History of Sport Club Corinthians Paulista
||This article possibly contains original research. (August 2012)|
Foundation and humble beginnings (1910–1912)
In 1910 the football in Brazil was an elitist sport. The top clubs were formed by people who were part of the upper classes. Among them were Club Athletico Paulistano, São Paulo Athletic Club, and Associação Atlética das Palmeiras. Lower class society excluded from larger clubs founded their own minnow clubs and only played "floodplain" football.
Buckling the trend, a group of five workers of the São Paulo Railway, more precisely Joaquim Ambrose and Anthony Pereira (wall painters), Rafael Perrone (shoemaker), Anselmo Correia (driver) and Carlos Silva (general laborer), residents of the neighborhood of Bom Retiro. It was August 31, 1910. when these workers were watching a match featuring an London-based club touring Brazil, Corinthians FC. After the match, while the group returned home, The men spoke of partnerships, business idea's, and general dreams of grandeur. In the mind of each one surfaced a great idea: the foundation of a club, after several exchanges in a lively argument, a common ground led those athletes the same dream. The arguments led to the conclusion that they would meet the next day to make a dream into reality.
September 1, 1910. In anticipation of heavy rains, the group agreed to meet after sundown in public sight. That night at 8:30 pm, on Rua José Paulino ("Rua dos Imigrantes" (Immigrants Street)), underneath the glow of an oil lamp the five workers reunited alongside their guest and neighbors from Bom Retiro. That night the club was founded, alongside its board of directors who elected Miguel Bataglia as the first club president.
September 5, 1910, 8 pm at the residence of President Bataglia, the discussion on a club name began. the first ideas for the name of the club were full of Brazilian national spirit: Carlos Gomes Football Club and Futebol Clube Santos Dumont. However, these prominent Brazilian names were put aside after the English amateur team they had witnessed a few day earlier Corinthian, which donned pink and brown shirts and won all six games in São Paulo and Rio de Janeiro during an exhibitional tour of Brazil. The name would stand Sport Club Corinthians Paulista as an homage to the great British club.
It was then that President Bataglia declared "Corinthians will be a team of the people, by the people and for the people," a claim in reference to the previous "elite"-only football culture in Brazil at the time. The claim stuck and is still used to this day with Corinthians being known as the "Time do Povo" or the "Team for the People".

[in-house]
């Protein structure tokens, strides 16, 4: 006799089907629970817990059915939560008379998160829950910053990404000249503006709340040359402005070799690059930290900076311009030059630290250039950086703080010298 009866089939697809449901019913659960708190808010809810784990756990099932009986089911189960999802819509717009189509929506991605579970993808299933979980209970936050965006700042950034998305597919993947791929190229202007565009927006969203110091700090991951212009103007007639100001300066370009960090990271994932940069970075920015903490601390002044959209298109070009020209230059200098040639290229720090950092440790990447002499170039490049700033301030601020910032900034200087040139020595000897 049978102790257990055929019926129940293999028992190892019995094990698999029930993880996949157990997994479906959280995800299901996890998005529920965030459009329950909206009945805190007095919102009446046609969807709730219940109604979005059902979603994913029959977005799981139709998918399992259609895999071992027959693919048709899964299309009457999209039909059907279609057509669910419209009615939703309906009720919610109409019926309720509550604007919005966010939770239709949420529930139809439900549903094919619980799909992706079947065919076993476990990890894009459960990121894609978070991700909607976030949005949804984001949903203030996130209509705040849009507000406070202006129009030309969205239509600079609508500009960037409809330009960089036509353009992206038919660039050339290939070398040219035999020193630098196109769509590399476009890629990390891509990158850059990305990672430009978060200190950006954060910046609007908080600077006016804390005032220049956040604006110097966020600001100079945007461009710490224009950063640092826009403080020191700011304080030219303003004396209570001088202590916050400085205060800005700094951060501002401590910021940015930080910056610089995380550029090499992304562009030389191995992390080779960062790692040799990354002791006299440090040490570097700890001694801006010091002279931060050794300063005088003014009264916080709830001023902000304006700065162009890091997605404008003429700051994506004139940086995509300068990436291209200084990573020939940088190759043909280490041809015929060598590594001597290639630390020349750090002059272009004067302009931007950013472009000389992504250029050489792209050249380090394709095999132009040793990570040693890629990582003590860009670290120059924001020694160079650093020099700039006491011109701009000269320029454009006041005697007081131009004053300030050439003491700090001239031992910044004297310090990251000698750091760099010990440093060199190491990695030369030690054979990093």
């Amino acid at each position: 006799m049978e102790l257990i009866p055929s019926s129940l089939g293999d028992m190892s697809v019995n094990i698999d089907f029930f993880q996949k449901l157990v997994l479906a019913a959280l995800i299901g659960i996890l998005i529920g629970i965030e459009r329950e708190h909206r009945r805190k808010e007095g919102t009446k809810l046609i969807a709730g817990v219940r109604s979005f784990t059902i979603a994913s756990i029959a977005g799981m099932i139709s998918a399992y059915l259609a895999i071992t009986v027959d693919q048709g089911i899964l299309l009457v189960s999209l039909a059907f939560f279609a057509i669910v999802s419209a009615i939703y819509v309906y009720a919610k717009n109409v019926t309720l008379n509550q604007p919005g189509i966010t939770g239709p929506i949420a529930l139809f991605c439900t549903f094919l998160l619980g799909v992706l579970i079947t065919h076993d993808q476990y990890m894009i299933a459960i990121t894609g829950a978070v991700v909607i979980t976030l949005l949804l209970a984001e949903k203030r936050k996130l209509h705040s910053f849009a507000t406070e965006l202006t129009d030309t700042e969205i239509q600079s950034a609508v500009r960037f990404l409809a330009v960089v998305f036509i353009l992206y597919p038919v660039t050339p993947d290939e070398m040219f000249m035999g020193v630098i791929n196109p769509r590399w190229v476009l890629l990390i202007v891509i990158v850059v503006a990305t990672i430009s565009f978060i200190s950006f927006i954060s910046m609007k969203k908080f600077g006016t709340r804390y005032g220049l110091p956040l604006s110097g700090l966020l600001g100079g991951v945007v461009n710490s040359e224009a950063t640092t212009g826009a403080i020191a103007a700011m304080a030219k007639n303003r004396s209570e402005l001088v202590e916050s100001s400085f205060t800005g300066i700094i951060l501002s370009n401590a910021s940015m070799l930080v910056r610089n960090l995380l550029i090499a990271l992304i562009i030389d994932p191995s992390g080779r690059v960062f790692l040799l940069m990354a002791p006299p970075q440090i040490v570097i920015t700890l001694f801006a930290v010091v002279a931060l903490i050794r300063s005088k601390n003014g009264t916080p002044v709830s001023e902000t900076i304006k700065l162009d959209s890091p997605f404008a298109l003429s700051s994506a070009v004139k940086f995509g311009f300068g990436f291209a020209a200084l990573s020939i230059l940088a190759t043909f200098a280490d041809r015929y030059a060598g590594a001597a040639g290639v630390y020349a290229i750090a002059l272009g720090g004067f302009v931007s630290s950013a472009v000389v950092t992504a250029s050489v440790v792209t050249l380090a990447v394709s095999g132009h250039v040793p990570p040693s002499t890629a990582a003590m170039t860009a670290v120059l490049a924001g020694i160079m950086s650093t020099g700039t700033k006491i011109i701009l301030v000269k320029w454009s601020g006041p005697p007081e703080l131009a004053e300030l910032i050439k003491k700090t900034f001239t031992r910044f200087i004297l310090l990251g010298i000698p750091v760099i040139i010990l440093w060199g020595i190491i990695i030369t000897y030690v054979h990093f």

To buy the first ball, a bill traveled all over the neighborhood, it was necessary raise Rs$6000 to acquire the main instrument of the team. Directors board policy stated that only club associates could donate. This promoted many to officially join the club and forego their morning coffee to aid the club. Nickel by nickel the money slowly trickled in. Fortune struck when the donations of Rs$200 and a mountain of pennies was all that was required to secure the ball.
On the counter of a shop on Rua de Sao Caetano, directors poured the pennies, two hundred réis, and the haggling necessary for the regulation football. Everyone wanted to get their hands on the cherished ball that would roll across the São Paulo floodplain, parading the sacrifice that led a group of idealists to transform São Paulo Football. Effectively ending the elitism of Paulista Football and initiating its inclusion of all social classes, the beginning of Modern Football in São Paulo. This sport was once solely reserved only for a particular social group. At the time it was not popularly embraced, due to a curtain that divided the rich from the impoverished students and illiterate.
Corinthians played their first match on September 10, 1910, away against União da Lapa, a respected amateur club in São Paulo; and despite being defeated by 1–0, this match would mark the beginning of a successful era as an amateur club.
Early years (1910–1922)
|This section requires expansion. (December 2007)|
Fúlvio, Casemiro do Amaral and Casemiro Gonzalez; Police, Biano and Cesar; Aristides, Peres, Amilcar, Dias and Neco.
Corinthians played their first match on September 10, 1910 playing away against União da Lapa, a respected amateur club in São Paulo, and despite being defeated by 1–0, this match would mark the beginning of a successful age as an amateur club.